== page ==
Shrimp producers' group is certain that Fairtrade label contributes to make products more competitive. (Photo: Fairtrade/FIS)
Fairtrade shrimp practices expand
Monday, August 15, 2011, 23:20 (GMT + 9)
A shrimp farmers' cooperative in Prachuap Khiri Khan province may acquire credentials from the Fairtrade Labelling Organisations (FLO) International in 2012 and thus broaden their exposure.
The group was created so as to farm shrimp by means of environmentally-friendly methods. At present, it is expected that the Fairtrade label, awarded by a global organisation that campaigns for better circumstances for farmers and workers in developing countries, enhances its position.
"Bio-shrimp farming applies an environmentally friendly raising model in which natural substances are used to prevent diseases and promote growth," explained Decha Banluedet, chairman of the Samroi Yod-Pran Buri Shrimp Raisers Cooperative.
Decha noted that this farming method keeps polluted water from draining out into the environment, which also makes it socially responsible. Farmers use gutweed (Enteromorpha intestinalis) to absorb waste and help improve water quality, Bangkok Post reports.
"Farmers have to check water quality regularly and draining dirty water is prohibited," the chaiman added.
FLO certification entails fair practices among members too.
Created in 2008 to pioneer bio-shrimp farming, the cooperative has got technical assistance from various agencies such as the Fisheries Department, and operates by four main rules: sustainable growth, harmony with nature, environmental friendliness and community responsibility.
Farmers use beneficial bacteria to prepare ponds and water and add bio-fertilisers to promote natural food sources such as plankton. To reduce stress on shrimp, farmers tend to harvest fewer fry in a pond.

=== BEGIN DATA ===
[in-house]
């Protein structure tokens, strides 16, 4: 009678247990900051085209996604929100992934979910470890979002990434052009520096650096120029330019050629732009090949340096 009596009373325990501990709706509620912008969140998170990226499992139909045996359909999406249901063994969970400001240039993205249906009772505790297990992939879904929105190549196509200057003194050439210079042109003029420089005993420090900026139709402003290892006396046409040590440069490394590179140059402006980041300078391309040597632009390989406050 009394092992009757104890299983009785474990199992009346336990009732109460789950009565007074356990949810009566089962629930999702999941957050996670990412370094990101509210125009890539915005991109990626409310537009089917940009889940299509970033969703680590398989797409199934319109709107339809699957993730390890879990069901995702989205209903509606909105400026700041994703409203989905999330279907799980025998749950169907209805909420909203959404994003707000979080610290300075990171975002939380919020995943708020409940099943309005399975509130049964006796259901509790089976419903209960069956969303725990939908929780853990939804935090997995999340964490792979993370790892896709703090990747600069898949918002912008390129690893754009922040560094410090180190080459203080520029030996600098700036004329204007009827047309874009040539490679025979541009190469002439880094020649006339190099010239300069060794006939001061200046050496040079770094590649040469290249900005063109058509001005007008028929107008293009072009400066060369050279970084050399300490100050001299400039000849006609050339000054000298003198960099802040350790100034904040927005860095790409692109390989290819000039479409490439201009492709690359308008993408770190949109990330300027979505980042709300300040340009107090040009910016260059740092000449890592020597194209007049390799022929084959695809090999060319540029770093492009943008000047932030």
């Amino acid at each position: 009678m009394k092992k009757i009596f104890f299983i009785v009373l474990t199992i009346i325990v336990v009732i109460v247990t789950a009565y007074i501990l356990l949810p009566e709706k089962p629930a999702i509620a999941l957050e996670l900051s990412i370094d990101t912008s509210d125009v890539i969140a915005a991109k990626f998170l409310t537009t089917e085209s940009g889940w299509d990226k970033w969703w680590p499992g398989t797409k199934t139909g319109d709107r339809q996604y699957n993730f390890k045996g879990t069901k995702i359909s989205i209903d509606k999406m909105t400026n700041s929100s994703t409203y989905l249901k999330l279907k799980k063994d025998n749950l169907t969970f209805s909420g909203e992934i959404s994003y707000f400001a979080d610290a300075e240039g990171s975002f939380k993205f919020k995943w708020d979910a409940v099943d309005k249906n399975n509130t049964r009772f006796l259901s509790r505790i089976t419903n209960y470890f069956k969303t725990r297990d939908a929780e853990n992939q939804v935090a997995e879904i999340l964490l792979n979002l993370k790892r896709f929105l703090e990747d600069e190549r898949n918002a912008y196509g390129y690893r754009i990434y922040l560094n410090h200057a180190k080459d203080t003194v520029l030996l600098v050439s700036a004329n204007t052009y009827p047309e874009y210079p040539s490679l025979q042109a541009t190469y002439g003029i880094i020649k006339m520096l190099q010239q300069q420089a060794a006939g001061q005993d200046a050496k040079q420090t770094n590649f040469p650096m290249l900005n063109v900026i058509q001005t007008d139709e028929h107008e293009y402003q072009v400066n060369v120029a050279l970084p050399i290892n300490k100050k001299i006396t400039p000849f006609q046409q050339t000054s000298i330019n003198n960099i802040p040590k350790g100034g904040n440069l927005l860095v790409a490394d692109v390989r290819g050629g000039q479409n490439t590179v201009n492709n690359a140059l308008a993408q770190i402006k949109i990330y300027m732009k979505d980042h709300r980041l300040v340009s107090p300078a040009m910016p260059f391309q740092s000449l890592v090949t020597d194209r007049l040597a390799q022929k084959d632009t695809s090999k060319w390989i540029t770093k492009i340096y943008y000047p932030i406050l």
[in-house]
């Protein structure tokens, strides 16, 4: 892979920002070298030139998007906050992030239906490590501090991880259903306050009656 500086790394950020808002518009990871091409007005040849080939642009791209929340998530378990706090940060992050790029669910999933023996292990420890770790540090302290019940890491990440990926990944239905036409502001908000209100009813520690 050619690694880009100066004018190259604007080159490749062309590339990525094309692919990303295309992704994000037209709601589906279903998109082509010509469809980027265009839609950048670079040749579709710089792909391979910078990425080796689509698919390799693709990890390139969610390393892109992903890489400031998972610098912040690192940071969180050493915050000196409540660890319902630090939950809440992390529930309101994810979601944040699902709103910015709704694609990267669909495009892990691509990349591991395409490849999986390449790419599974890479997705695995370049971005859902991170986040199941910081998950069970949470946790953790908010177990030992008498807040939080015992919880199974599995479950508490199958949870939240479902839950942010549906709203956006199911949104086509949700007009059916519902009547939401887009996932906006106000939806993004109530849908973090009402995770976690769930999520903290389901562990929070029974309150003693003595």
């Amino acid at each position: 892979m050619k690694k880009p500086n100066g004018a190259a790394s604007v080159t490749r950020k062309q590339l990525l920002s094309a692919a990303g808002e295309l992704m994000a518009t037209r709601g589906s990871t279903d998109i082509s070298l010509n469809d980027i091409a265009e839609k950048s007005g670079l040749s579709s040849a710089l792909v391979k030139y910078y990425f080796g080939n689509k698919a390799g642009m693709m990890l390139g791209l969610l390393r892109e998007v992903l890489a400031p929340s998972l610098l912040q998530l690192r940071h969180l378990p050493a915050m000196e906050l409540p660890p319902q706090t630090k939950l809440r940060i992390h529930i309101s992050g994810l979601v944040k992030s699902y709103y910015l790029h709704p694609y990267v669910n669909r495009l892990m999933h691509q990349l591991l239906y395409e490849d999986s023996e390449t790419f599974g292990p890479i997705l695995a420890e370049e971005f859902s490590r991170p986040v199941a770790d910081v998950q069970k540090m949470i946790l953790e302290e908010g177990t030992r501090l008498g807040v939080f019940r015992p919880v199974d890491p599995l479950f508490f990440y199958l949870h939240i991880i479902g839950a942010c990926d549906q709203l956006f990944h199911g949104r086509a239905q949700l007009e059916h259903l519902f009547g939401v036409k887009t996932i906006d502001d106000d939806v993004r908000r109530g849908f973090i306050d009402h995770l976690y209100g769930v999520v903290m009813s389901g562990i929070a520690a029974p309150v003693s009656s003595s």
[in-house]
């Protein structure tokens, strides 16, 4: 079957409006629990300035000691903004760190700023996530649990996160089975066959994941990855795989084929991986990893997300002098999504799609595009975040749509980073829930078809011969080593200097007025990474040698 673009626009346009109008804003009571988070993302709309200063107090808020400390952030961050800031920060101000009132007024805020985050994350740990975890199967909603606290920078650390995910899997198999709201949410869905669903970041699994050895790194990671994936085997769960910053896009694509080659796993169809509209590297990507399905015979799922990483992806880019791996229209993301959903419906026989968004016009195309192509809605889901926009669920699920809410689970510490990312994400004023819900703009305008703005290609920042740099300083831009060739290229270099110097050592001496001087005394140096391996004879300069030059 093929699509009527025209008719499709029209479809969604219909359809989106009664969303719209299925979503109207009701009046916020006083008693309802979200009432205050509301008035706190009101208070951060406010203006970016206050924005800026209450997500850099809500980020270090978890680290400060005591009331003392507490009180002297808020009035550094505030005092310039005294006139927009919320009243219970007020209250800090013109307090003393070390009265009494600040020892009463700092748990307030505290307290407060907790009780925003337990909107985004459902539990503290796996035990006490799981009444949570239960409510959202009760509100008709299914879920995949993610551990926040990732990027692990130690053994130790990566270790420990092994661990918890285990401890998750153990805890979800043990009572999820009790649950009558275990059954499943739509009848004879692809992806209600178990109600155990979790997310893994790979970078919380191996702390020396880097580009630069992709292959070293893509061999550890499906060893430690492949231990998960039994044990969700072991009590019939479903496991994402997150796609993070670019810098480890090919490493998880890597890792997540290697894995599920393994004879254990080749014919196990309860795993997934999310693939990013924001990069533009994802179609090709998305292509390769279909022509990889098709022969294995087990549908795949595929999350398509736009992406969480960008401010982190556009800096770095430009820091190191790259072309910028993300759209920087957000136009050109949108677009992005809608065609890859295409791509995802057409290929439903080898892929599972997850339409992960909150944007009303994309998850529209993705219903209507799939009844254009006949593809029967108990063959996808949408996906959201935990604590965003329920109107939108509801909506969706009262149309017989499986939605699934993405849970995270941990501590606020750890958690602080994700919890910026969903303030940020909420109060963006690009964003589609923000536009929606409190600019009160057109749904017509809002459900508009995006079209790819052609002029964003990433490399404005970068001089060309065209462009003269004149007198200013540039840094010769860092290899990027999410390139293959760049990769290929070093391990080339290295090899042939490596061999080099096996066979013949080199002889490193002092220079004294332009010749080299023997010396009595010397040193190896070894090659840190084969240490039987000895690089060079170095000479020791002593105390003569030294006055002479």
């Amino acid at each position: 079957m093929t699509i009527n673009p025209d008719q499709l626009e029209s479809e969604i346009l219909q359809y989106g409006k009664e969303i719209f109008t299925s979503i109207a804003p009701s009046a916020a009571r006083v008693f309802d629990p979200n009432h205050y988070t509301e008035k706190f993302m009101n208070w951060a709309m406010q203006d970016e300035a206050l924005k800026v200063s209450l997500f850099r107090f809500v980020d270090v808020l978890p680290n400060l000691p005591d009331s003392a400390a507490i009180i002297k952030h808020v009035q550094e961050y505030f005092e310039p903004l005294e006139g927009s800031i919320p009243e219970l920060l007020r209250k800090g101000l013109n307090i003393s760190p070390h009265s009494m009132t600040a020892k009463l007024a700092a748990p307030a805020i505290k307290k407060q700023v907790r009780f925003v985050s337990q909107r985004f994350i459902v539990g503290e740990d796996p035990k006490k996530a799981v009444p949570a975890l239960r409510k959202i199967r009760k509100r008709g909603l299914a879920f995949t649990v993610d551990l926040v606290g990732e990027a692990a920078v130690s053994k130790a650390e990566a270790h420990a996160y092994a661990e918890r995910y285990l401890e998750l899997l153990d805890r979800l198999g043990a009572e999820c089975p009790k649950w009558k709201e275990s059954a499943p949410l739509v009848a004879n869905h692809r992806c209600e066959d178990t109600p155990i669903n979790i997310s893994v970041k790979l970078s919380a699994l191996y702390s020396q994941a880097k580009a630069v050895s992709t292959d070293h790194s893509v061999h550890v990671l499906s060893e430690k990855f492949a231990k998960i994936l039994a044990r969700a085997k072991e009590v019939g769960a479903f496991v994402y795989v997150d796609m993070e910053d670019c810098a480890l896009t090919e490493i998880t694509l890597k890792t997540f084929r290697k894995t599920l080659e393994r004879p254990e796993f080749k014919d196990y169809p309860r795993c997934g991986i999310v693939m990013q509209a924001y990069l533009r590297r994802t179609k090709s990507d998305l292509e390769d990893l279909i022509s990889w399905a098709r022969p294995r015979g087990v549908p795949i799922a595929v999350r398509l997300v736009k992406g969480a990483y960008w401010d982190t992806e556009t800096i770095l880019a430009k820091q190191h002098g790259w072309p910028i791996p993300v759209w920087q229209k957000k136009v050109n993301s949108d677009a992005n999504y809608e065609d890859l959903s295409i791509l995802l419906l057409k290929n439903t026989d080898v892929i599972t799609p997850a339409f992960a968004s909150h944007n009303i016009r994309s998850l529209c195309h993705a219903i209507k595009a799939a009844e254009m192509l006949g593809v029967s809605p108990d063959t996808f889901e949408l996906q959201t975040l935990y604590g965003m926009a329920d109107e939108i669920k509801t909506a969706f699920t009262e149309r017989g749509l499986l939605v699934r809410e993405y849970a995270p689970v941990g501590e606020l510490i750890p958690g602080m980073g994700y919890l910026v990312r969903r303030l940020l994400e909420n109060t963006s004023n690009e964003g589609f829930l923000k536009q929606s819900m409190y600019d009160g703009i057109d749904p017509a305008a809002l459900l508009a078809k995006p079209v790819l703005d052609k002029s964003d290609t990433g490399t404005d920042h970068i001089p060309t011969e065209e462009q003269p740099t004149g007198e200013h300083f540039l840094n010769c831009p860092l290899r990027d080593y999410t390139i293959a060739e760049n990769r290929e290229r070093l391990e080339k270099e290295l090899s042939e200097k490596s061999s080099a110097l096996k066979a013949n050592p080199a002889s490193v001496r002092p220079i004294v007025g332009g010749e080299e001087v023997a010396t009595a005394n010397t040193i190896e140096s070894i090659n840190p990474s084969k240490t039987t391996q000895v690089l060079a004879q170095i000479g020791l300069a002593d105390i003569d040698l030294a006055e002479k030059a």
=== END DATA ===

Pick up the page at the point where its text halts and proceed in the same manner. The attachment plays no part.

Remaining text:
Also, pre-and pro-biotic beneficial bacteria are added to feedmeal for disease prevention and to encourage growth.
Decha said the extra work breeds generous returns: high survival rates of up to 80 per cent and larger shrimp of around 50 head a kg for a shorter rearing period -- only 90-100 days versus the usual 110. Bio-shrimp also sell for THB 10-THB 15 (USD 0.33 – USD 0.49) a kg higher than other shrimp.
The operation’s success has helped the cooperative expand from 52 to 200 farmers. It now produces about 100 tonnes of bio-shrimp yearly and sells it to local cold storage companies for export to Marks & Spencer in the UK.
Decha expects the Fairtrade label will encourage more farmers to turn to bio-farming.
The National Bureau of Agricultural Commodity and Food Standards (ACFS) is now setting criteria for certifying bio-shrimp farms. It will cover farm management, water and farming methods and will become a national standard soon.
Said rules have already been tested at farms in Trang, Songkhla, and by the Samroi Yod-Pran Buri Cooperatives. ACFS certification will help farmers enter the high-end retail segment and access health-conscious consumers.
Meanwhile, the Fisheries Department says shrimp exports have yielded nearly THB 100 billion (USD 3.3 billion) in revenue, and officials believe the European and US economic meltdowns will not strongly dampen exports, as demand remains high, TanNetwork reports.
By Natalia Real